I'm not saying that coaches should never coach for free of low fee. It's okay to do that at first (I even recomemmend it), or later if you're changing your business, but be sure you know what you're getting in return, such as experience, learning, referrals, or something else that will pay off in the long run.

Bottom Line: People reach their Greatness when they are givers, but you can receive even while you're giving. And if you don't receive for your coaching, the other people (a.k.a. your clients) won't reach their Greatness.

And isn't Greatness what coaching's all about?

Get Paid to Coach. Join Coach 100. 

Image by Bradleygee

Topics: coaching business, life coach, Coaching, coaching clients, Free, life coach salary, greatness, getting clients

Infographic: Top 100 Life Coach Blogs 2013 - We're Number 3!

Posted by Julia Stewart

Top 100 Life coach blogs to follow

An infographic by the team at CouponAudit

School of Coaching Mastery hosts the Best Coaching Blogs Contest each year (The above Top Life Coach Blogs To Follow in 2013 is not part of our contest - obviously we can't win our own competition!). Subscribe to our blog (above right) to get an announcement to enter your blog in Best Coaching Blogs or to vote for other blogs. Click the button below to view 2012 winners:

Winners of Best Coaching Blogs 2012

Topics: life coach, Life Coach Blog, Best Coaching Blogs, blogs, blogging, blogosphere, coaching blog, coaching blogs, Top Life Coach Blogs

5 Life Coach Reasons to Love The Voice

Posted by Julia Stewart

Life CoachLike millions of others, I've grown to love NBC's The Voice. For me, it stands head and shoulders above other TV talent shows for a whole slew of reasons.

I even like it better than So You Think You Can Dance and I'm a former dancer! After laboring for years in dirty loft studios and off-off-off-Broadway theaters in Lower Manhattan, I can only imagine how incredibly cool it is for those young dancers to be featured on television. But it's equally cool for singers to get their chance on The Voice and the format of The Voice makes it really special.

What's so great about The Voice?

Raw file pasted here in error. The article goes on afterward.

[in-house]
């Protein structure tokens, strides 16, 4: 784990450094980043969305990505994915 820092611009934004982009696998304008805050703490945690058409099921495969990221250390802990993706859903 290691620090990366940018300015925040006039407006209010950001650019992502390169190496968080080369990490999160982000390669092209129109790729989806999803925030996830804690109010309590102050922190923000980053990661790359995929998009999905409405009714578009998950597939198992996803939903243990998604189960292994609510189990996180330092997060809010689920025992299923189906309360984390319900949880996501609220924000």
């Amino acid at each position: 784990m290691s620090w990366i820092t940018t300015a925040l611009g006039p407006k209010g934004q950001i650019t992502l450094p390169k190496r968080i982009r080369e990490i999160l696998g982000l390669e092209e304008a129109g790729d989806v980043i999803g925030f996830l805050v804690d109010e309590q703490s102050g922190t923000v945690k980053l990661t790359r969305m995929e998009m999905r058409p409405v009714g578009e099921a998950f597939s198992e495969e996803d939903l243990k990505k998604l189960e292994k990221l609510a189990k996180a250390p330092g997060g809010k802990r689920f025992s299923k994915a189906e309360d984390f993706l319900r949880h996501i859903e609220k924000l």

1. Like Ceelo Green says, The Voice is full of positive energy. Unlike some other shows that will remain nameless, all The Voice contestents are good performers. None of them are up there to be ridiculed and laughed at. It takes guts to go for your dream and the show respects that.

2. The Voice is a supportive environment. It's a cosmic kitchen serving up great singing chops. The first cool feature is that the judges are competing along with the singers, so they are on the line, too. That makes each of them, great singers in their own right, both judges and coaches. The Blind Auditions that made the show famous, mean the judges have to choose their team members on voice, alone. When more than one judege turns their chair around, the singer gets to choose their own coach, giving the power to the contestents. Those constant shifts in power make the show exciting. Plus, every coach has a vested interest in each of their singers. The better the singers do, the better chance the coach has to win. It's a win-win-win set up, much like a strategic habitat designed by a great life coach.

3. High-quality performances every week. With great coaching, huge talent, intense competition and tons of singing challenges and opportunities to perform, the singers grow before your eyes. Each week, at least one performance gives me chills. Last night, both Amanda Brown with 'Natural Woman' and Trevin Hunte with 'And I'm Telling You', gave me chills, tears in the eyes and a lump in my throat. As every coach will tell you, there's nothing better than witnessing someone who is stepping into their full potential. Very cool.

4. Acknowledgments from all the coaches. The show spends A LOT of time on this. It almost seems like too much, but it's a cornerstone of why the show works. Even though the coach/judges are competing, they are generous with both their praise and suggestions for improvement to all the singers. They don't just hand out pats on the head. And it's fun when they admit how jealous their are of the other judges' teams.

The possible exception is Christina Aguilara, who has doled out faint praise for several singers from competing teams. Positive psychology coaches will notice Christina's use of Passive Destructive Response (PDR) when critiquing Melanie Martinez on three separate occasions, by changing the subject and praising the stage set instead of the singing. It's a well-researched method for subtly stealing someone's thunder. As a result, I grew to dislike Christina and her team by extension and wonder if that's partly why the public voted them out early. I hear Christina won't be back next year.

5. The show is just plain fun. This year, during the knockout rounds, when singers had to win by singing a great duet with their opponent (another example of winning via cooperation instead of straight competition), competing coaches got to 'steal' the losers. Amanda Brown was snatched up by Team Adam Levine and Ceelo is still lamenting her loss.

Of course the banter between the judges is priceless, including Blake Shelton's dumb country jokes, like his comment last night that he thought that big violin-thing was called a Ceelo.

The Voice has everything that I love as a life coach: positive energy, supportive environments, great performances, acknowledgment and fun. As Oprah proved years ago, TV can reach for the highest common denominator and still succeed - hugely.

Curious about becoming a life coach?

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Topics: life coach, Coaching, become a life coach, become a coach, free coach training, OPRAH, ENVIRONMENT, The Voice